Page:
On December 3 in Mexico City, a hate crime took place on an NBA court. Sacramento Kings point guard Rajon Rondo, according to a meticulously documented referree’s report, “aggressively pursued referee Bill Kennedy and had to be restrained by teammates and escorted off the floor by Sacramento team security.” While being “restrained,” Rondo said to Kennedy, “You’re a mother——-—faggot.… You’re a f———faggot, Billy.”
Slurs like these are unacceptable in every environment, and, given its reach and power, should be monitored particularly sharply in the world of sports.
Yet in this case, it was even worse: Rondo was going after a referee who was widely known in NBA circles to be gay.
Here is where the story, however, takes a turn from the vile to the inspiring. Instead of doing what most referees do in all situations—keeping a low profile no matter how hot the spotlight—Kennedy decided to go public with his sexuality. Speaking to Yahoo! Sports, Kennedy said, “I am proud to be an NBA referee and I am proud to be a gay man. I am following in the footsteps of others who have self-identified in the hopes that will send a message to young men and women in sports that you must allow no one to make you feel ashamed of who you are.”
Following his statement, Rondo—already serving a one-game suspension—issued not one but two separate apologies.
NBA Commissioner Adam Silver also said, “I wholeheartedly support Bill’s decision to live his life proudly and openly. Throughout his 18-year career with the league, Bill has excelled as a referee because of his passion, dedication, and courage. Those qualities will continue to serve him well both as a game official and as a positive influence for others. While our league has made great progress, our work continues to ensure that everyone is treated with respect and dignity.”
In addition, Silver said he would have issued a suspension greater than just the paltry one-game punishment but was concerned that, if he brought the hammer down, he could have effectively been “outing” Kennedy.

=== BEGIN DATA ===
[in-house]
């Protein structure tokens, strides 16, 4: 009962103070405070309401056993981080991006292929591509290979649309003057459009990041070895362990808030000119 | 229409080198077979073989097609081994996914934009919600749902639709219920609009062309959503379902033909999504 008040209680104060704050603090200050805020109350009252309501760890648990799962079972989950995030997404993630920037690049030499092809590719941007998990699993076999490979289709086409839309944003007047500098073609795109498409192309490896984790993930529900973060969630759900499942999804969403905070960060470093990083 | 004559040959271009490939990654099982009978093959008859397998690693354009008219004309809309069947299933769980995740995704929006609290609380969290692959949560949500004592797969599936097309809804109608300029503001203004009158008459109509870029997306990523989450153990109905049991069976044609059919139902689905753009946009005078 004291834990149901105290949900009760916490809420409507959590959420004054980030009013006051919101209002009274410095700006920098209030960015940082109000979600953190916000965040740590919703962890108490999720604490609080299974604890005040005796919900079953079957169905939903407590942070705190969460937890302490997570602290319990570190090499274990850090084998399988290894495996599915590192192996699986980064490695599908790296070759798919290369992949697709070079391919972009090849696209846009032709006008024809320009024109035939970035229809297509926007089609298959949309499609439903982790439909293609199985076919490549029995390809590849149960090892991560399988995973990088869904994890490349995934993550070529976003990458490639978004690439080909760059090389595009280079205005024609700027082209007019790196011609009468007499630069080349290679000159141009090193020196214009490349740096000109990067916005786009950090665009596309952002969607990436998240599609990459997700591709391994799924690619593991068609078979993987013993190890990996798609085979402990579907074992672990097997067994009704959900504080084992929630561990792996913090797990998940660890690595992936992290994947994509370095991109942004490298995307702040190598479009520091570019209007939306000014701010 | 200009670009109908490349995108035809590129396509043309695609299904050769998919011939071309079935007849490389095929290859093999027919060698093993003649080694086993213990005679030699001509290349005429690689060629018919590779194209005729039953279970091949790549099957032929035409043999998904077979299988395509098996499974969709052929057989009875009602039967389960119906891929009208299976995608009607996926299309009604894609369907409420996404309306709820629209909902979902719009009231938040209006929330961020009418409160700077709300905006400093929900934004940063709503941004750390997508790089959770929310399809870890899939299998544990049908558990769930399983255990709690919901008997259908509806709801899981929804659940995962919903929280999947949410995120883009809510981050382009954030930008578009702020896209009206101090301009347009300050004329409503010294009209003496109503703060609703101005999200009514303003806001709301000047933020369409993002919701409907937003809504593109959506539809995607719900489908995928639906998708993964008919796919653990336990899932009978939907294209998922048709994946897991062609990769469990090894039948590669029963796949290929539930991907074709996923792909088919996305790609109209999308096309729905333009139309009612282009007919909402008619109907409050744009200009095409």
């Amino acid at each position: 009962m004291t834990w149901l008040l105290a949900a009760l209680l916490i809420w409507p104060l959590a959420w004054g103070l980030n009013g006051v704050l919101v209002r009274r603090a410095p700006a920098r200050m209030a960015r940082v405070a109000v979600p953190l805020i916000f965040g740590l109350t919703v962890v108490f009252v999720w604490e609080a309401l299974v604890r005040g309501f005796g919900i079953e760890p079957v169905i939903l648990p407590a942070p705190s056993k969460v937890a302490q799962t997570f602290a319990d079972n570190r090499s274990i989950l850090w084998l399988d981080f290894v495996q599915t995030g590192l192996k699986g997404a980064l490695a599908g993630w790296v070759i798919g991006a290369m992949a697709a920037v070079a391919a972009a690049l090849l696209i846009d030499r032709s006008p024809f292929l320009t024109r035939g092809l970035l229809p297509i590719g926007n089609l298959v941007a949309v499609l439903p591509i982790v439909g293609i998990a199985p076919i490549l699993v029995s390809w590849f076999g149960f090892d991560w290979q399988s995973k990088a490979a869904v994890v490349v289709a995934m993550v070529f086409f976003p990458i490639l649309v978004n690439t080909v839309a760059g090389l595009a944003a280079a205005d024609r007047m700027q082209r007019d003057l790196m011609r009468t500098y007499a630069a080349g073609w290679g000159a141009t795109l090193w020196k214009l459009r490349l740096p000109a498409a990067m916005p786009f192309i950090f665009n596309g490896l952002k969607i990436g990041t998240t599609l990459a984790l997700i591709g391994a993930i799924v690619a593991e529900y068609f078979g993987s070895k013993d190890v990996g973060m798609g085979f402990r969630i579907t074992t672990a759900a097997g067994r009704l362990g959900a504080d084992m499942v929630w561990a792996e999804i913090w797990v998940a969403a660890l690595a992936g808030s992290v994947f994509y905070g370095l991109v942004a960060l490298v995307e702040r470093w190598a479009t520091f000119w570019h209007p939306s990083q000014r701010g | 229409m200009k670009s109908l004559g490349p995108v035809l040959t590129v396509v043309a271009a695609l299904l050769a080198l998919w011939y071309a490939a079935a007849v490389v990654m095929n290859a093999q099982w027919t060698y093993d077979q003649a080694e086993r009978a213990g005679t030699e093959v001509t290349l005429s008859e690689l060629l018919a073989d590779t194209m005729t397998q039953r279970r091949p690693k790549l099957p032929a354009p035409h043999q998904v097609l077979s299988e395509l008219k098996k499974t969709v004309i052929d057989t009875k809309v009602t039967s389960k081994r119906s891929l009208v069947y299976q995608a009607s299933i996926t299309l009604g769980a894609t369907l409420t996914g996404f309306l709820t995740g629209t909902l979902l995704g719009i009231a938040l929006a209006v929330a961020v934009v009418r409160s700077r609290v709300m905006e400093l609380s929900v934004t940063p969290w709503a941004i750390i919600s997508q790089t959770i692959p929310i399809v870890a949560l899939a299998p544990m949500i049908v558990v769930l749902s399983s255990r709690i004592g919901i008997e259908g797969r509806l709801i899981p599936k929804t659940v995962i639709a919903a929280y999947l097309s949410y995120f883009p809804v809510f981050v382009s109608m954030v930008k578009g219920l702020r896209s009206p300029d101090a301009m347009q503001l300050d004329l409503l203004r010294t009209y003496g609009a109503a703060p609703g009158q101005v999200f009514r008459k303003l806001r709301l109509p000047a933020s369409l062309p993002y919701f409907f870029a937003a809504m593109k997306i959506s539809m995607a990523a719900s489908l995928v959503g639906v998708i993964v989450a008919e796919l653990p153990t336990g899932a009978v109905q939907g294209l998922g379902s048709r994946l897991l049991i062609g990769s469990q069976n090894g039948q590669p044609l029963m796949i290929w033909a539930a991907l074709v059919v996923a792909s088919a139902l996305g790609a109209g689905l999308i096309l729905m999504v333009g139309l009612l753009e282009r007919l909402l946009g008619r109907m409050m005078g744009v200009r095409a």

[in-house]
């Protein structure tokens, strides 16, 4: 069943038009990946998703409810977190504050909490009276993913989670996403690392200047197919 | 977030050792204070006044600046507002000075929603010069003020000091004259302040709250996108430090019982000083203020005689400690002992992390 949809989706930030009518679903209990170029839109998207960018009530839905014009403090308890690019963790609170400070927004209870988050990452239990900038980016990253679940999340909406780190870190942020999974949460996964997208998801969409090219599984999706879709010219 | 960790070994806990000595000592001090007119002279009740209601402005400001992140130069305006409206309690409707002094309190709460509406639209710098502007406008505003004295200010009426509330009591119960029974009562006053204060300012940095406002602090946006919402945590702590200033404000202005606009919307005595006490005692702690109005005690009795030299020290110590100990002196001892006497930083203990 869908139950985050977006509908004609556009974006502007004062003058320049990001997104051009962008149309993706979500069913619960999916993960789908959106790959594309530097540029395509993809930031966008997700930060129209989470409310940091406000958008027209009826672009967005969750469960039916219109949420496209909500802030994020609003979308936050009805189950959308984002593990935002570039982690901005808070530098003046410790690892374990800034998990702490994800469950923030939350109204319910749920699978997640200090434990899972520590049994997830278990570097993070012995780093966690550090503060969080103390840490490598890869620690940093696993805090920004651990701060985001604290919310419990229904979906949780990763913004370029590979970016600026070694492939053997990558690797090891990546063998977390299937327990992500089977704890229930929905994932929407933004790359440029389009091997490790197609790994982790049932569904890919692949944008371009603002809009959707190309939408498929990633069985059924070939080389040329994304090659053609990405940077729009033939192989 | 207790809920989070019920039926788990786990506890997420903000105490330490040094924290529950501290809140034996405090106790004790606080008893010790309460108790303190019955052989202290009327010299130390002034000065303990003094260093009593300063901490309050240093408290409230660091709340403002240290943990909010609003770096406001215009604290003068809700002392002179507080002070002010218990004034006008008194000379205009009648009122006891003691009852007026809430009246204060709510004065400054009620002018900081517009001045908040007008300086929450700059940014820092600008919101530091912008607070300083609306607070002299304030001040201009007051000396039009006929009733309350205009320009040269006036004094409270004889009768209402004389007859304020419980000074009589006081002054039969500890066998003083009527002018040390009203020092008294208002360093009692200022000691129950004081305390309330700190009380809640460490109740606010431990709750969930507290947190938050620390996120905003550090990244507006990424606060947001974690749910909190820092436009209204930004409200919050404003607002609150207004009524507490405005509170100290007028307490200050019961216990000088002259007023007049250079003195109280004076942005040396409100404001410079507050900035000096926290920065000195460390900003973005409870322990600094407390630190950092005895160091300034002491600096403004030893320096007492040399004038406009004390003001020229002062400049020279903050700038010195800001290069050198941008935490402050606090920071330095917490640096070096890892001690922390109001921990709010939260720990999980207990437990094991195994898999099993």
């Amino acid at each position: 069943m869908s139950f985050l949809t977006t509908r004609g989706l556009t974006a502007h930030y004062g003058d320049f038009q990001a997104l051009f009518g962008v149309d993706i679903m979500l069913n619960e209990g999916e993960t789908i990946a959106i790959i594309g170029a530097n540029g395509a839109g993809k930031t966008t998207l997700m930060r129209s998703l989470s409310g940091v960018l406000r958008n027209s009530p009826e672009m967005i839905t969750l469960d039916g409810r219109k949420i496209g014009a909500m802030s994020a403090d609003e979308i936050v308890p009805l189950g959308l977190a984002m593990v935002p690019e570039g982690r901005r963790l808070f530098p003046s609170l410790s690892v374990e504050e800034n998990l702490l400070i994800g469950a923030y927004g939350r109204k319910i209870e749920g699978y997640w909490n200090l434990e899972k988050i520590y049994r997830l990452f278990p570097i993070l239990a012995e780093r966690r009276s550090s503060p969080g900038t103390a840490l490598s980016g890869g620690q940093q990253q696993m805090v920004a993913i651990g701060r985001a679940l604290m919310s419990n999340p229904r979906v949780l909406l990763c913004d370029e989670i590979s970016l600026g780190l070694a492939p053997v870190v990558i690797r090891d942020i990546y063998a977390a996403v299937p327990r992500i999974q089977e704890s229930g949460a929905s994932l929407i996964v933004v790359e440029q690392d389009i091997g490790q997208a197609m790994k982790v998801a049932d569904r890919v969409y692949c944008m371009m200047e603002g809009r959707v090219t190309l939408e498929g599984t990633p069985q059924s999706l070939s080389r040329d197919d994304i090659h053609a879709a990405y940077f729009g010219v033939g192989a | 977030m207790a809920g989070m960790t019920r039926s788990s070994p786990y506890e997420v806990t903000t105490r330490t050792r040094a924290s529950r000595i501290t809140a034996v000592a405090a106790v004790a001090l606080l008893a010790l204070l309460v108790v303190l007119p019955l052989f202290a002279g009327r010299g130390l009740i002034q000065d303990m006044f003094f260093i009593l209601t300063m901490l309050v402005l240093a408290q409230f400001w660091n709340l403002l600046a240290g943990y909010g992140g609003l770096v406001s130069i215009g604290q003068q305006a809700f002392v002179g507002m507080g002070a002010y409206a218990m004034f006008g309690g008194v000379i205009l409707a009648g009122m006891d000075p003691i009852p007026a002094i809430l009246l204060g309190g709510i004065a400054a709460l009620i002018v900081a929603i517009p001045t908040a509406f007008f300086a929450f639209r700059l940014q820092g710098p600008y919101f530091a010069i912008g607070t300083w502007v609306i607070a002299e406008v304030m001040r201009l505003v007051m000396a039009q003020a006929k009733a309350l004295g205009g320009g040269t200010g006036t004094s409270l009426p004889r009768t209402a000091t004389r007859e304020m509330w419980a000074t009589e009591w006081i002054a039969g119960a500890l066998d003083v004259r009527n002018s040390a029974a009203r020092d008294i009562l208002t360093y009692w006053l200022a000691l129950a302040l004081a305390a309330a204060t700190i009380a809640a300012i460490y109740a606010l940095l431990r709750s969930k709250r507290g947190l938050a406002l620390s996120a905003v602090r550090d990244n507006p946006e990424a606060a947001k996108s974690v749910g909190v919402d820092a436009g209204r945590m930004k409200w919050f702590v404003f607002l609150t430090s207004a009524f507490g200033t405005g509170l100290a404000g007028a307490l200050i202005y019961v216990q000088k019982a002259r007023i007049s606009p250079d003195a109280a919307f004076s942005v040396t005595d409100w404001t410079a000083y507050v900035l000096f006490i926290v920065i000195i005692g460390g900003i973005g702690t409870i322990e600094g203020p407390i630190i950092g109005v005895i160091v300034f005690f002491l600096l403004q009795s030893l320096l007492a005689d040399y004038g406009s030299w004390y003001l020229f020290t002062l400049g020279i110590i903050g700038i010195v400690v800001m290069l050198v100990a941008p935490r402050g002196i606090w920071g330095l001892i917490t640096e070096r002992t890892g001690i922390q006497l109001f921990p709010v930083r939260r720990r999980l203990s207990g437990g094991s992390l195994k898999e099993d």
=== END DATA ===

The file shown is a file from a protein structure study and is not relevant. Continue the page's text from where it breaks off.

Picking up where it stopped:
A lot of people are not buying what Silver is selling, thinking instead that the NBA was concerned about the public fallout of an actual instance of gay-bashing taking place on an NBA court. As Cyd Zeigler, co-founder of Outsports.com and author of the forthcoming book, Fair Play: How LGBT Athletes Are Claiming Their Rightful Place in Sports, said to me, “The most disappointing and telling part of this entire episode is that the commissioner of the NBA would rather sweep the issue under the rug than deal with it publicly. He could have called Kennedy and worked with him to make this a powerful moment of education and visibility. Instead, Silver treated it with fear and secrecy. The message that sends to gay players in his league is far more damaging than what Rondo did.”
I agree with Cyd that Silver mishandled this. The only reason we know what happened in Mexico City was because of, as ESPN’s Bob Ley put it, “shoe-leather reporting” by Yahoo! Sports. The league chose to keep it quiet, give a one-game penalty and hope no one would notice. I also agree with Cyd that it is is a false dichotomy to think that Silver’s choices were just “outing” Bill Kennedy or going for the cover-up. Yet I would also add that Silver’s inaction and his excuses for that inaction are a part of what makes an ugly story something that could be seen as historic and even hopeful—and in these dark times, the need for hope is profound.
Kennedy was attacked and, instead of turtling, went public. By going public, he pushed Silver to speak out and defend a meager suspension in very progressive as well as sensitive terms (even if they are complete ass-covering horse-pucky).
The situation also pushed Spurs coach Gregg Popovich to again be a voice of principle in the world of sports, when he said Kennedy’s disclosure “showed a lot of courage.”
When asked if he was surprised that Rondo would use these slurs, he said, “Why would I be surprised? You see it all the time. It’s unfortunate. It’s disgusting. Bill is a great guy. He’s been a class act, on and off the court. And as far as anybody’s sexual orientation, it’s nobody’s business. It just shows ignorance to act in a derogatory way toward anybody in the LBGT community.… [It] just doesn’t make sense. But surprised? Of course not.”
This is also very important. Silver wants to project the league as being progressive on these issues. But there is a difference between public relations and progress. What Coach Pop said is the equivalent of whistle-blowing, of making sure people know that sports—so long a refuge of homophobia—still has miles to go.
Instead of a story about a hate crime, it’s a story about the heroism of one 49-year-old man refusing to be bullied and one Hall of Fame coach refusing to play the PR mythology that sports is an arena of continual progress. That’s the kind of courage that actually changes sports on a molecular level, not merely in the sphere of media spin. Bill Kennedy has true grit. Not just Rondo, but Adam Silver too, could learn something from it.